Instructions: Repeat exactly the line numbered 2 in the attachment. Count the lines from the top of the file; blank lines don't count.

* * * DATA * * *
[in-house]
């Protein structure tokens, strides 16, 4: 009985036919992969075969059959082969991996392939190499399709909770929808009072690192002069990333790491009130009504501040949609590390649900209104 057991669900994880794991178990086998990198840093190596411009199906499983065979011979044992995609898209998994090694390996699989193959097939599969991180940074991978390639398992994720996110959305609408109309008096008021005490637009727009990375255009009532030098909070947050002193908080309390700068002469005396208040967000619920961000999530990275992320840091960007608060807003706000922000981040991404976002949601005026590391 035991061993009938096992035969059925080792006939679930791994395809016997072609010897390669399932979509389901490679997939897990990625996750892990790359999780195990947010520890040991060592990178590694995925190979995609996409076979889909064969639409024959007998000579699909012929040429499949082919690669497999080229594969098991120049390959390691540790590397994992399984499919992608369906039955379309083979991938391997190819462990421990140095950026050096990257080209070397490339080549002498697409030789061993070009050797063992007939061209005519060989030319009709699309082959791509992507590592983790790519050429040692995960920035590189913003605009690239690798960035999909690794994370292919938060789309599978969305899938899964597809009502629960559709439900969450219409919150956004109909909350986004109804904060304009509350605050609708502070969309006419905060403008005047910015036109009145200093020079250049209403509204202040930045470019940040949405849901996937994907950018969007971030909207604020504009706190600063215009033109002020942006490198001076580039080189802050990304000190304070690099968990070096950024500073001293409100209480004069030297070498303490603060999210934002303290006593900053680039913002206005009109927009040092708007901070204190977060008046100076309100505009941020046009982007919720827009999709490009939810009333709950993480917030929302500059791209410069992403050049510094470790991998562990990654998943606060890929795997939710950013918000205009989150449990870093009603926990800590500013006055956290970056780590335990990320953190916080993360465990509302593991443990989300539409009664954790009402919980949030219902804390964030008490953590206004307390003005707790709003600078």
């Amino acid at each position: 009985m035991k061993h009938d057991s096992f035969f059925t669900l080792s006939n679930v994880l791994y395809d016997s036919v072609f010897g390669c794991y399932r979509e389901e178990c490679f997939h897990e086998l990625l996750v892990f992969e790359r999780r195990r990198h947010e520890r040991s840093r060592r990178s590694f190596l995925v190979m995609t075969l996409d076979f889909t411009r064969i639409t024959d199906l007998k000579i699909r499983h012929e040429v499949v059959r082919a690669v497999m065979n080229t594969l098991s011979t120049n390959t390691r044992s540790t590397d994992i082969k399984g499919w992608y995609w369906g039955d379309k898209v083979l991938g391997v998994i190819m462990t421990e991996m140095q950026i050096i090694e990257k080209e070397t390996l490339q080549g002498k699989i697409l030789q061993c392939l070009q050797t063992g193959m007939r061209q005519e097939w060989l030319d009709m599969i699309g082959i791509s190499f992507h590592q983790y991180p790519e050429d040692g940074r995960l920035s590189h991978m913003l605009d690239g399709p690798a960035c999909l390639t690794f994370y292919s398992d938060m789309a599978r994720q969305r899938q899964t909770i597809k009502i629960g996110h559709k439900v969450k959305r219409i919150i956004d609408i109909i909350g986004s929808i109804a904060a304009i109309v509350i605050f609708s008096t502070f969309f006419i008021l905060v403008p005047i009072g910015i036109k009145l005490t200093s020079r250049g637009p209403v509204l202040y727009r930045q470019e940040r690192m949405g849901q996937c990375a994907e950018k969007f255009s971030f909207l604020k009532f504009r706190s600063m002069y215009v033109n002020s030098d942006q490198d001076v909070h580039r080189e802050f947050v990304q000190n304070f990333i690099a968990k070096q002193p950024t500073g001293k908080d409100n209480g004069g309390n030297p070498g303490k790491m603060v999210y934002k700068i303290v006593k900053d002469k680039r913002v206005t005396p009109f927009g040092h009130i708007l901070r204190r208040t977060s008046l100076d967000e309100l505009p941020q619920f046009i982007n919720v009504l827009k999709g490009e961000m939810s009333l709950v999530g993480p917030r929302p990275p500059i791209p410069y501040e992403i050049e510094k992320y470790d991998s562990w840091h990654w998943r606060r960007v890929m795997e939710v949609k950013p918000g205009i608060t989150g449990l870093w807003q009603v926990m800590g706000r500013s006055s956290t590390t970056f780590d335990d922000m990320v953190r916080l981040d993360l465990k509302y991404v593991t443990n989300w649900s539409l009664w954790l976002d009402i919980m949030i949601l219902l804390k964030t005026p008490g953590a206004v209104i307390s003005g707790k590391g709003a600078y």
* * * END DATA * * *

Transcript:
């Protein structure tokens, strides 16, 4: 009985036919992969075969059959082969991996392939190499399709909770929808009072690192002069990333790491009130009504501040949609590390649900209104 057991669900994880794991178990086998990198840093190596411009199906499983065979011979044992995609898209998994090694390996699989193959097939599969991180940074991978390639398992994720996110959305609408109309008096008021005490637009727009990375255009009532030098909070947050002193908080309390700068002469005396208040967000619920961000999530990275992320840091960007608060807003706000922000981040991404976002949601005026590391 035991061993009938096992035969059925080792006939679930791994395809016997072609010897390669399932979509389901490679997939897990990625996750892990790359999780195990947010520890040991060592990178590694995925190979995609996409076979889909064969639409024959007998000579699909012929040429499949082919690669497999080229594969098991120049390959390691540790590397994992399984499919992608369906039955379309083979991938391997190819462990421990140095950026050096990257080209070397490339080549002498697409030789061993070009050797063992007939061209005519060989030319009709699309082959791509992507590592983790790519050429040692995960920035590189913003605009690239690798960035999909690794994370292919938060789309599978969305899938899964597809009502629960559709439900969450219409919150956004109909909350986004109804904060304009509350605050609708502070969309006419905060403008005047910015036109009145200093020079250049209403509204202040930045470019940040949405849901996937994907950018969007971030909207604020504009706190600063215009033109002020942006490198001076580039080189802050990304000190304070690099968990070096950024500073001293409100209480004069030297070498303490603060999210934002303290006593900053680039913002206005009109927009040092708007901070204190977060008046100076309100505009941020046009982007919720827009999709490009939810009333709950993480917030929302500059791209410069992403050049510094470790991998562990990654998943606060890929795997939710950013918000205009989150449990870093009603926990800590500013006055956290970056780590335990990320953190916080993360465990509302593991443990989300539409009664954790009402919980949030219902804390964030008490953590206004307390003005707790709003600078």